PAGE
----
Asked by the Washington Blade after the committee vote whether he’s confident that ENDA will find 60 votes on the Senate floor, Harkin replied, “Yeah, I think we’ll have 60 votes.”

“As you saw, we had some very key Republicans on the committee, and that will be very helpful,” Harkin said. “As I said, I think society is there, and the things that have recently happened with the Supreme Court decision and others, I think we’re ready to move on in a way that we haven’t been ready move on in the past. Keep your fingers crossed.”

But Senate Majority Leader Harry Reid (D-Nev.) is responsible for scheduling what comes to the floor in the Senate. His office didn’t immediately respond to a request for comment on when an ENDA floor vote would take place. In his Pride statement issued last month, Reid said he looks forward to bringing up ENDA “soon.”

White House Press Secretary Jay Carney issued a statement saying President Obama “welcomes” the bipartisan support ENDA received in committee and looks forward to further action.

“The President has long supported an inclusive ENDA, which would enshrine into law strong, lasting and comprehensive protections against employment discrimination on the basis of sexual orientation or gender identity,” Carney said. “We look forward to the full Senate’s consideration of ENDA, and continue to urge the House to move forward on this bill that upholds America’s core values of fairness and equality.”

It was the first markup of ENDA in the Senate since 2002 and the first time ever a committee in either chamber of Congress approved a version of ENDA that protects not only gay, lesbian and bisexual people from workplace discrimination, but also transgender people.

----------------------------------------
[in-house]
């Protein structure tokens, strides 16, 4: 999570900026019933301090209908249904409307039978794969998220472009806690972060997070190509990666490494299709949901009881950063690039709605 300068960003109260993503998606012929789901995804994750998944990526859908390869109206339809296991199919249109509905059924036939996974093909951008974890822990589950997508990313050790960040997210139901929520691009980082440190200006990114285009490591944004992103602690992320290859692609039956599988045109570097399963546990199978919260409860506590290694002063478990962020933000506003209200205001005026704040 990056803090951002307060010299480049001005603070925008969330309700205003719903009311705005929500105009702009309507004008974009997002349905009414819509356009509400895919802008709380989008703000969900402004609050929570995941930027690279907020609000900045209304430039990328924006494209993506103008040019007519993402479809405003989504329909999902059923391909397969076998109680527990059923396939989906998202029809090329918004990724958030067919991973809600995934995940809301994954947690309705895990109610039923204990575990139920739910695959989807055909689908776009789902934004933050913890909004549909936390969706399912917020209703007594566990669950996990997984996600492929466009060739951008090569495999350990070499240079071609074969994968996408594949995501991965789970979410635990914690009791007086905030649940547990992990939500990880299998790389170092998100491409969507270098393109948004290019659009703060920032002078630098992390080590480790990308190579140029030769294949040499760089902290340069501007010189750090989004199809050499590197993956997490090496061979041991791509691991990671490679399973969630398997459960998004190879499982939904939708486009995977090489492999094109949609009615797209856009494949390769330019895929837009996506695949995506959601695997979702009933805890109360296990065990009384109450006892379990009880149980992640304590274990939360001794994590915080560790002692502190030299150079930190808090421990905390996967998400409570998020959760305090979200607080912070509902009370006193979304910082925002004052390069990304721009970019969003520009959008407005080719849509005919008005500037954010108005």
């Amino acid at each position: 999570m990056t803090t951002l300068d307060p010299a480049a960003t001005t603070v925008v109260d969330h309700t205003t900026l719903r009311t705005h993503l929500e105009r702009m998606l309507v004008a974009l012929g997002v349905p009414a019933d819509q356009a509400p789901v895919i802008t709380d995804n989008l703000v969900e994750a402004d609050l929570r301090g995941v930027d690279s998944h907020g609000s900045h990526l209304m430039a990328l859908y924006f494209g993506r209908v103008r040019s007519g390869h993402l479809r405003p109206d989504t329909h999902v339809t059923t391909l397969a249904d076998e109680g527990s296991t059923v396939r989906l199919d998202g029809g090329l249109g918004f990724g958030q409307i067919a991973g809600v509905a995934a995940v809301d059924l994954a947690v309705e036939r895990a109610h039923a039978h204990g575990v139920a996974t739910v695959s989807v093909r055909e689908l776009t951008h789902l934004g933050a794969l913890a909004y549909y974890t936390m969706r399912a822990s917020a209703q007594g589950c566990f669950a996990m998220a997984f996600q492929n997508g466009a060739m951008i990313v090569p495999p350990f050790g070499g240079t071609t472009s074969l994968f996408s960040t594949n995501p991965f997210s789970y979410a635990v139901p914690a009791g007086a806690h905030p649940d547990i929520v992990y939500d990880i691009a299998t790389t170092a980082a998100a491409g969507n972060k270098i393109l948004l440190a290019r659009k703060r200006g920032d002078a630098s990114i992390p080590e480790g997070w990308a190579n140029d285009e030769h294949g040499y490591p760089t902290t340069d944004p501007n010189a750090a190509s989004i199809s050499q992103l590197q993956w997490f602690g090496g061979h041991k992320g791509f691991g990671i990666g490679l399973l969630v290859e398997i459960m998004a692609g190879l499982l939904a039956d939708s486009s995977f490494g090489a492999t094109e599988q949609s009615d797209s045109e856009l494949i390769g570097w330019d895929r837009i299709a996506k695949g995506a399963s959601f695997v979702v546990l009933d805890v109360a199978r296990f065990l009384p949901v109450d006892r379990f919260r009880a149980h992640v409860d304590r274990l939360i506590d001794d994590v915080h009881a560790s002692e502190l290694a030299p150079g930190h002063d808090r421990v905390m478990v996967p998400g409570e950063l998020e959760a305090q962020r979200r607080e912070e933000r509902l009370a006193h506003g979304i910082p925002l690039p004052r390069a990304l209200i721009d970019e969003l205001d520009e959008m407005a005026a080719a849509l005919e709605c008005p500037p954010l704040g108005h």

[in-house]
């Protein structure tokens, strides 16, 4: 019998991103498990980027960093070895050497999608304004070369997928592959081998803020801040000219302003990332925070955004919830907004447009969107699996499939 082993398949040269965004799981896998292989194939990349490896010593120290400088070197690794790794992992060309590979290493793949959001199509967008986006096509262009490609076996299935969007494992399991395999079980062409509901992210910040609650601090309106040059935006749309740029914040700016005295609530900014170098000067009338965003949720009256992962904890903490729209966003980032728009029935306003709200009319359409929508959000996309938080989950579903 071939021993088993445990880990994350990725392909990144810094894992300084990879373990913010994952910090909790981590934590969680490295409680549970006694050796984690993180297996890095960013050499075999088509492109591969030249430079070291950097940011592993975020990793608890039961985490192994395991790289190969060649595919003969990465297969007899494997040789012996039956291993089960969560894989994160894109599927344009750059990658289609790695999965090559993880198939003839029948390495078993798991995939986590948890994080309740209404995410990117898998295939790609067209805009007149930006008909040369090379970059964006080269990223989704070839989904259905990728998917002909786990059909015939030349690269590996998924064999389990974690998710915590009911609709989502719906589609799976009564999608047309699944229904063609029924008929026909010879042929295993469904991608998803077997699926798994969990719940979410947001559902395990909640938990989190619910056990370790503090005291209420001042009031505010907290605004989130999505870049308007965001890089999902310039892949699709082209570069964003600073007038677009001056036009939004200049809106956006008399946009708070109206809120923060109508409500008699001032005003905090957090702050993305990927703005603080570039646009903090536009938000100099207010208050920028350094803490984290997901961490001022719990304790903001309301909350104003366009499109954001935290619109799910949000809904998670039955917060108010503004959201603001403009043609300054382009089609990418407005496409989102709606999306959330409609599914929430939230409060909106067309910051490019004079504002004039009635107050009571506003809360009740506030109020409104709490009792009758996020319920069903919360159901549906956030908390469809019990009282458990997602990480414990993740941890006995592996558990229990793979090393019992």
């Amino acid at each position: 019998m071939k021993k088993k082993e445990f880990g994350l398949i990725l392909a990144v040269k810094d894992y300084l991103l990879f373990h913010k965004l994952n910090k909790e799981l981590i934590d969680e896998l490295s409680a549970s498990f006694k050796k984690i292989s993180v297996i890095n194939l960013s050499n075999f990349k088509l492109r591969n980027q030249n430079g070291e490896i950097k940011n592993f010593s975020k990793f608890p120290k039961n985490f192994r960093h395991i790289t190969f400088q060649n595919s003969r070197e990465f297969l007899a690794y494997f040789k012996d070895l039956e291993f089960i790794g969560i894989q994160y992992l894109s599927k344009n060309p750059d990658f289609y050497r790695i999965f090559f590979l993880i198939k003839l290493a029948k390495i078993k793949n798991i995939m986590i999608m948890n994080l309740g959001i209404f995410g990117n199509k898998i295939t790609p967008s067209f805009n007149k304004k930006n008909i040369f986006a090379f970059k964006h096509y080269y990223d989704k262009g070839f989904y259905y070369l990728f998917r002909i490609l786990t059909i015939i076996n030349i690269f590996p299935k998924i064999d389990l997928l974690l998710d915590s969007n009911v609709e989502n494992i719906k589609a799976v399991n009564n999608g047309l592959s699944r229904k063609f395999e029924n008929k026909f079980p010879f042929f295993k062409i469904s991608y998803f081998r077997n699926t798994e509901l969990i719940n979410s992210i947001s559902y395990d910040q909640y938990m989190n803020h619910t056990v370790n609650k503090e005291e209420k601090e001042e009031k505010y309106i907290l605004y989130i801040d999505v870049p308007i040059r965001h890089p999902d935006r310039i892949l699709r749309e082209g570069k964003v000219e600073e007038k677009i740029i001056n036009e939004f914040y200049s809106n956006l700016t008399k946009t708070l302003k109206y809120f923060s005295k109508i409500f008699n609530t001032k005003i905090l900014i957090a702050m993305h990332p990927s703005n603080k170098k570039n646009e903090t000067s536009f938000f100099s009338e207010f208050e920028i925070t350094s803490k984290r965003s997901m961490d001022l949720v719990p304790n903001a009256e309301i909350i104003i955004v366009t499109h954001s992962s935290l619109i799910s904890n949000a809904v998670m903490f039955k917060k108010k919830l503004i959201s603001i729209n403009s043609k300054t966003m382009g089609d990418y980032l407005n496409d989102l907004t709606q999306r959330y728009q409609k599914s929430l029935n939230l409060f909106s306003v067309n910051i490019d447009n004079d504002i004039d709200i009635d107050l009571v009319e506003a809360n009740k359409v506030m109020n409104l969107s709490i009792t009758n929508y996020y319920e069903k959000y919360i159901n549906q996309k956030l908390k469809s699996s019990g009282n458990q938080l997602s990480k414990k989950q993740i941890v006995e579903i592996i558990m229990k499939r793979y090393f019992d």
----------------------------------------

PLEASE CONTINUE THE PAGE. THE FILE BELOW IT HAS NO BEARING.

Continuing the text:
Mara Keisling, executive director of the National Center for Transgender Equality, said a trans-inclusive ENDA has been advancing all along, but committee approval of the bill with gender identity protections is “really amazing.”

“This is a life-or-death issue for trans people, and I think this shows that we’re moving, we’re going to get it done,” Keisling said. “Next, we’re going to get it passed in the Senate, and we’re going to try to figure out how to get it through the dysfunctional House of Representatives. But it’s really important and shows trans people everywhere that this is going to happen — whether it’s this year or another year — it’s going to happen. We are going to get relief from job discrimination.”

Transgender inclusion in ENDA has been a sensitive issue in the LGBT community. In 2007, gay former Rep. Barney Frank (D-Mass.) removed ENDA’s gender identity provisions before holding a House vote on the bill because he said the votes were lacking to pass the legislation with those protections on the House floor. The decision led to an outcry and ENDA advanced no further even though Democrats controlled both chambers of Congress.

Tico Almeida, president of Freedom to Work, praised the Senate committee approval of ENDA, calling the vote “fantastic.”

“It was a big, bipartisan win, and we’re going this ride momentum to 60 votes by September,” Almeida said. “We think we can get to 60 votes in the Senate in September — possibly October if it takes that long. We could actually get between 60 and 65 votes in the end in the Senate, and that huge momentum will allow us to do some real campaigning with members of the House.”

Despite the support ENDA’s religious exemption has received from Republicans like Hatch, there are differing opinions on the language within the LGBT community.

Unlike existing employment discrimination law under Title VII of the Civil Rights Act, ENDA’s religious exemption provides leeway for religious organizations, like churches or religious schools, to discriminate against LGBT employees.

Some ENDA supporters, like the Center for American Progress, say ENDA’s religious exemption is politically necessary for the bill to pass Congress, while others, like the American Civil Liberties Union, say it allows for continued LGBT workplace discrimination. No action was taken on the religious exemption during the markup.

Ian Thompson, legislative representative for the ACLU, said after the markup he’s pleased with the progress on ENDA, but added the growing support for LGBT rights demonstrates the bill’s religious exemption may no longer be necessary.